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  • Make a habit of exercising—keeping up with exercise throughout life can slow down aging, according to new study.
  • More specifically, older adults who exercised for most of their lives aged at a significantly slower pace than those who didn’t exercise regularly.
  • They realized this after studying 125 amateur cyclists between 55 and 79 years and comparing them with other adults who did not exercise regularly.
  • The team made several observations: one being, those who exercise regularly do not lose muscle mass or show increased levels of cholesterol, which often occurs with age.
  • All in all, exercising throughout life can benefit us in old age and we should make a bigger effort to prioritize it.

Quick Summary

New research from the University of Birmingham and King’s College London says that exercising regularly throughout life doesn’t just keep your body healthy, it keeps it young. More specifically, this study “Major features of immunesenescence, including reduced thymic output, are ameliorated by high levels of physical activity in adulthood” found that older adults who exercised for most of their lives aged at a slower pace than those who did not exercise regularly throughout life.

Investigation

To reach these findings, the research team recruited 125 amateur cyclists who were between the ages of 55 and 79. Eighty-four of these participants were male, who were required to cycle at least 100 km in 6.5 hours, and 41 were female, who were required to cycle at least 60 km in 5.5 hours. Furthermore, these individuals were in exceptionally good health, as heavy drinkers, smokers, and those with high blood pressure were not allowed to participate.

The study participants described above went through a series of tests, and their results were compared with those of 75 adults between the ages of 57 and 80, as well as 55 young adults between the ages of 20 and 36, who did not exercise regularly but were otherwise healthy.

Findings

Upon analysis, the researchers made a few significant observations:

  • Those who exercise regularly do not lose muscle mass or strength
  • They also didn’t show increased levels of cholesterol or body fat, which often occurs with age
  • Most surprisingly, they had immune systems that didn’t appear to have aged

The thymus is an organ that makes immune cells (T cells), which help defend our bodies against deadly bacteria, viruses, and fungi. Typically, our thymus begins to shrink at the age of 20 and make less T cells and continues to do so as we get older; however, the active individuals in this study showed very active thymuses, which were making just as many T cells as thymuses in the younger participants.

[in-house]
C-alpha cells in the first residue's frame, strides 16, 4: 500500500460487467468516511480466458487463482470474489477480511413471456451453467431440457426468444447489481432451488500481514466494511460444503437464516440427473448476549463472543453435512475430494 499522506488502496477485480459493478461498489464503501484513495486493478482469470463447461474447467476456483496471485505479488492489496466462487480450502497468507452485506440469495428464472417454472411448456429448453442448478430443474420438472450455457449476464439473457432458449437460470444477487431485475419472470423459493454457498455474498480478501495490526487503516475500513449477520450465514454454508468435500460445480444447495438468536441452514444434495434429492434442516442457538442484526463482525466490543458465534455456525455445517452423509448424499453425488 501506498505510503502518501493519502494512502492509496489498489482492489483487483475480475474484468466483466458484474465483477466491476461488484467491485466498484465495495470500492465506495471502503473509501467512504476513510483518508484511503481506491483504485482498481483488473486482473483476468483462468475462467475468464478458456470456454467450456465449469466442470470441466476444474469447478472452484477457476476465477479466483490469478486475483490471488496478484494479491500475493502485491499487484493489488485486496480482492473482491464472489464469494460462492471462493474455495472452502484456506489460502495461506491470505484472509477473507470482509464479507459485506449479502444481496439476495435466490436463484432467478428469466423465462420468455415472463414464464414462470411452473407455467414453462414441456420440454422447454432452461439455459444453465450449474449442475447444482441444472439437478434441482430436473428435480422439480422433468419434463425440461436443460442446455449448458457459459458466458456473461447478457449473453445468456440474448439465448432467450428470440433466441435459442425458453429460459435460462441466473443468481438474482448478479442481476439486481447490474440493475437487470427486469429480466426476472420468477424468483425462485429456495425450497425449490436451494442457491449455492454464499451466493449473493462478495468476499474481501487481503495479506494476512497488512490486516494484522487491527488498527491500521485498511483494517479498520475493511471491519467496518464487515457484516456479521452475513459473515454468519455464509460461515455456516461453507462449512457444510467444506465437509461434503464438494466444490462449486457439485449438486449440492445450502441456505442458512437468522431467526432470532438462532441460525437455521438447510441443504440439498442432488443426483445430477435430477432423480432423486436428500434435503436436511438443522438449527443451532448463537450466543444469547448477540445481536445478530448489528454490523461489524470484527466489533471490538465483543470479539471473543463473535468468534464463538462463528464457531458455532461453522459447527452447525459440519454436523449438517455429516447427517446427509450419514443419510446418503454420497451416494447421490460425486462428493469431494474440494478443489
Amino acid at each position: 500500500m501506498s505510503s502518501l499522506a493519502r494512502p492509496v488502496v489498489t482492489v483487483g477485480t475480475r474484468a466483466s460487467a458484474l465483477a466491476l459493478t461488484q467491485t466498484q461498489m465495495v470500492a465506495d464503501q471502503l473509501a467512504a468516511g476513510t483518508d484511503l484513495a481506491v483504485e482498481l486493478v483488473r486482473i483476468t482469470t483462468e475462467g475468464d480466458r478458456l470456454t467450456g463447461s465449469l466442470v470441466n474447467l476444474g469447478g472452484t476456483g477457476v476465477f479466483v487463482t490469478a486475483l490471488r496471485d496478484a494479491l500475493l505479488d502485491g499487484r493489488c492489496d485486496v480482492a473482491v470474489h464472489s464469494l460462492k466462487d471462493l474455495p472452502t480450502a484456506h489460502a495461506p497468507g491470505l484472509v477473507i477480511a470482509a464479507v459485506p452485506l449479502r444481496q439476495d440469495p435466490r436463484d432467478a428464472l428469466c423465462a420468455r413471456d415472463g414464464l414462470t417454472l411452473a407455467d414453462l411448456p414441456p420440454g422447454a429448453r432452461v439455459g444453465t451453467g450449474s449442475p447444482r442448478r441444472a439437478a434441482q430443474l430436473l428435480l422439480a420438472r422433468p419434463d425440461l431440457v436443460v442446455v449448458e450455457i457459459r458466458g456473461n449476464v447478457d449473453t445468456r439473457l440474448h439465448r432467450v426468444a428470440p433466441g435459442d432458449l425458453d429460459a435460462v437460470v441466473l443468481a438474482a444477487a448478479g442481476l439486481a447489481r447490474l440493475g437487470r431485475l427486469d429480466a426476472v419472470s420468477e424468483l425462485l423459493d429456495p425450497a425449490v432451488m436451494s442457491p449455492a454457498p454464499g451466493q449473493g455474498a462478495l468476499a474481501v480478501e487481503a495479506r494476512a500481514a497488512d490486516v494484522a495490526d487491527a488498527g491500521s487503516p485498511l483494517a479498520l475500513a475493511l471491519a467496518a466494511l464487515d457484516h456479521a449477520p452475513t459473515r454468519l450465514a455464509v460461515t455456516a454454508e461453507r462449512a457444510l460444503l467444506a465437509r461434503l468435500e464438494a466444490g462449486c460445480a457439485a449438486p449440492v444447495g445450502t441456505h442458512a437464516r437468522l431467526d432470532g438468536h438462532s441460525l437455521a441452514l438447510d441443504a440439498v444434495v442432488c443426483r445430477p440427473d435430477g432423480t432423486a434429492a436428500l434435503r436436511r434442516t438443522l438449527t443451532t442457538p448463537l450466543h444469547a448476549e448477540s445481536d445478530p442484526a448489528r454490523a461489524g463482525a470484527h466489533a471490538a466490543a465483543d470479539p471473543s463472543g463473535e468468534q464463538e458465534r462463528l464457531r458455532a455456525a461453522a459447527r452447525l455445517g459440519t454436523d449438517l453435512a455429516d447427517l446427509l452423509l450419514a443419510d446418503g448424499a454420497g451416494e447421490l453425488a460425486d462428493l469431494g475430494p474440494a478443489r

Implications

Less than half of individuals over the age of 65 exercise enough to maintain a healthy status, in part because they underestimate the power of physical activity in their old age. The researchers note that the active study subjects are healthy because they exercise—not the other way around. Thus, we should all prioritize exercise throughout our lives, and we will benefit in old age.

Resources:

Duggal, N. A., Pollock, R. D., Lazarus, N. R., Harridge, S., Lord, J. M. (2018, March 8). Major features of immunesenescence, including reduced thymic output, are ameliorated by high levels of physical activity in adulthood. Aging Cell. Retrieved on March 12, 2018 from http://onlinelibrary.wiley.com/doi/10.1111/acel.12750/full

 

Taylor Bennett

Taylor Bennett

Taylor Bennett is a staff writer at Thriveworks. She devotes herself to distributing important information about mental health and wellbeing, writing mental health news and self-improvement tips daily. Taylor received her bachelor’s degree in multimedia journalism, with minors in professional writing and leadership from Virginia Tech. She has published content on Thought Catalog, Odyssey, and The Traveling Parent.

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